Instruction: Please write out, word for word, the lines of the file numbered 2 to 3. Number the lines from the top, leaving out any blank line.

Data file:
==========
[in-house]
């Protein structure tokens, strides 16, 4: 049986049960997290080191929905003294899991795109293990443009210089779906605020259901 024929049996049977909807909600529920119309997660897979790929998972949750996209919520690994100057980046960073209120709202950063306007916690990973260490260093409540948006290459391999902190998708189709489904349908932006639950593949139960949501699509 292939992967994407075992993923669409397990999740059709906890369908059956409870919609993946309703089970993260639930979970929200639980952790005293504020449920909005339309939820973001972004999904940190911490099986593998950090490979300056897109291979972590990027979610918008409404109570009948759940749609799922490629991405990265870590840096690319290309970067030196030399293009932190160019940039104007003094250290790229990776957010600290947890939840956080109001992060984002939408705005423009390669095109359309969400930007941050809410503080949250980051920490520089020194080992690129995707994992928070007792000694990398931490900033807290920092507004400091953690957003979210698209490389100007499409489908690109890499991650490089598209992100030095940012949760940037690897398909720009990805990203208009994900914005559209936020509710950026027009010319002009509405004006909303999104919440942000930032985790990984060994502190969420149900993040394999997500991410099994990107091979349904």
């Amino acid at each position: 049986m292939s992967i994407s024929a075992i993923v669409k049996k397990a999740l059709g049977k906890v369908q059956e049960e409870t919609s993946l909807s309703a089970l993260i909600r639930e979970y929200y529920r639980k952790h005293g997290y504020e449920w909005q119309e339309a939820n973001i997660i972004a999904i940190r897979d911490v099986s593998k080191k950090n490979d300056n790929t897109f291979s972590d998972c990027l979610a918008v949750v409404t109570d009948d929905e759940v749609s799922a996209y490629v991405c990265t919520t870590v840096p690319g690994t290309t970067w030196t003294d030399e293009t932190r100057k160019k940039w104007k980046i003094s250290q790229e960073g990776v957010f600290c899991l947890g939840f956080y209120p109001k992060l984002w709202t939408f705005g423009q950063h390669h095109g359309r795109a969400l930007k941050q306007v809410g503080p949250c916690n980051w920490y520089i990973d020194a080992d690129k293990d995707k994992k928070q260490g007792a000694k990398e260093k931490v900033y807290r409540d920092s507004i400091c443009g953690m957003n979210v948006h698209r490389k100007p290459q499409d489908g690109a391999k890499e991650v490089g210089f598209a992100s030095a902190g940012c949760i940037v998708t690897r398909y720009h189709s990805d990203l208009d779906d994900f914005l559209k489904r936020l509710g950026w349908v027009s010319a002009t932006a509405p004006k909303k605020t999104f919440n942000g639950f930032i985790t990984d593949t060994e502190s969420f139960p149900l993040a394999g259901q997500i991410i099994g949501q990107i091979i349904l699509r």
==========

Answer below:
């Protein structure tokens, strides 16, 4: 049986049960997290080191929905003294899991795109293990443009210089779906605020259901 024929049996049977909807909600529920119309997660897979790929998972949750996209919520690994100057980046960073209120709202950063306007916690990973260490260093409540948006290459391999902190998708189709489904349908932006639950593949139960949501699509 292939992967994407075992993923669409397990999740059709906890369908059956409870919609993946309703089970993260639930979970929200639980952790005293504020449920909005339309939820973001972004999904940190911490099986593998950090490979300056897109291979972590990027979610918008409404109570009948759940749609799922490629991405990265870590840096690319290309970067030196030399293009932190160019940039104007003094250290790229990776957010600290947890939840956080109001992060984002939408705005423009390669095109359309969400930007941050809410503080949250980051920490520089020194080992690129995707994992928070007792000694990398931490900033807290920092507004400091953690957003979210698209490389100007499409489908690109890499991650490089598209992100030095940012949760940037690897398909720009990805990203208009994900914005559209936020509710950026027009010319002009509405004006909303999104919440942000930032985790990984060994502190969420149900993040394999997500991410099994990107091979349904």
């Amino acid at each position: 049986m292939s992967i994407s024929a075992i993923v669409k049996k397990a999740l059709g049977k906890v369908q059956e049960e409870t919609s993946l909807s309703a089970l993260i909600r639930e979970y929200y529920r639980k952790h005293g997290y504020e449920w909005q119309e339309a939820n973001i997660i972004a999904i940190r897979d911490v099986s593998k080191k950090n490979d300056n790929t897109f291979s972590d998972c990027l979610a918008v949750v409404t109570d009948d929905e759940v749609s799922a996209y490629v991405c990265t919520t870590v840096p690319g690994t290309t970067w030196t003294d030399e293009t932190r100057k160019k940039w104007k980046i003094s250290q790229e960073g990776v957010f600290c899991l947890g939840f956080y209120p109001k992060l984002w709202t939408f705005g423009q950063h390669h095109g359309r795109a969400l930007k941050q306007v809410g503080p949250c916690n980051w920490y520089i990973d020194a080992d690129k293990d995707k994992k928070q260490g007792a000694k990398e260093k931490v900033y807290r409540d920092s507004i400091c443009g953690m957003n979210v948006h698209r490389k100007p290459q499409d489908g690109a391999k890499e991650v490089g210089f598209a992100s030095a902190g940012c949760i940037v998708t690897r398909y720009h189709s990805d990203l208009d779906d994900f914005l559209k489904r936020l509710g950026w349908v027009s010319a002009t932006a509405p004006k909303k605020t999104f919440n942000g639950f930032i985790t990984d593949t060994e502190s969420f139960p149900l993040a394999g259901q997500i991410i099994g949501q990107i091979i349904l699509r």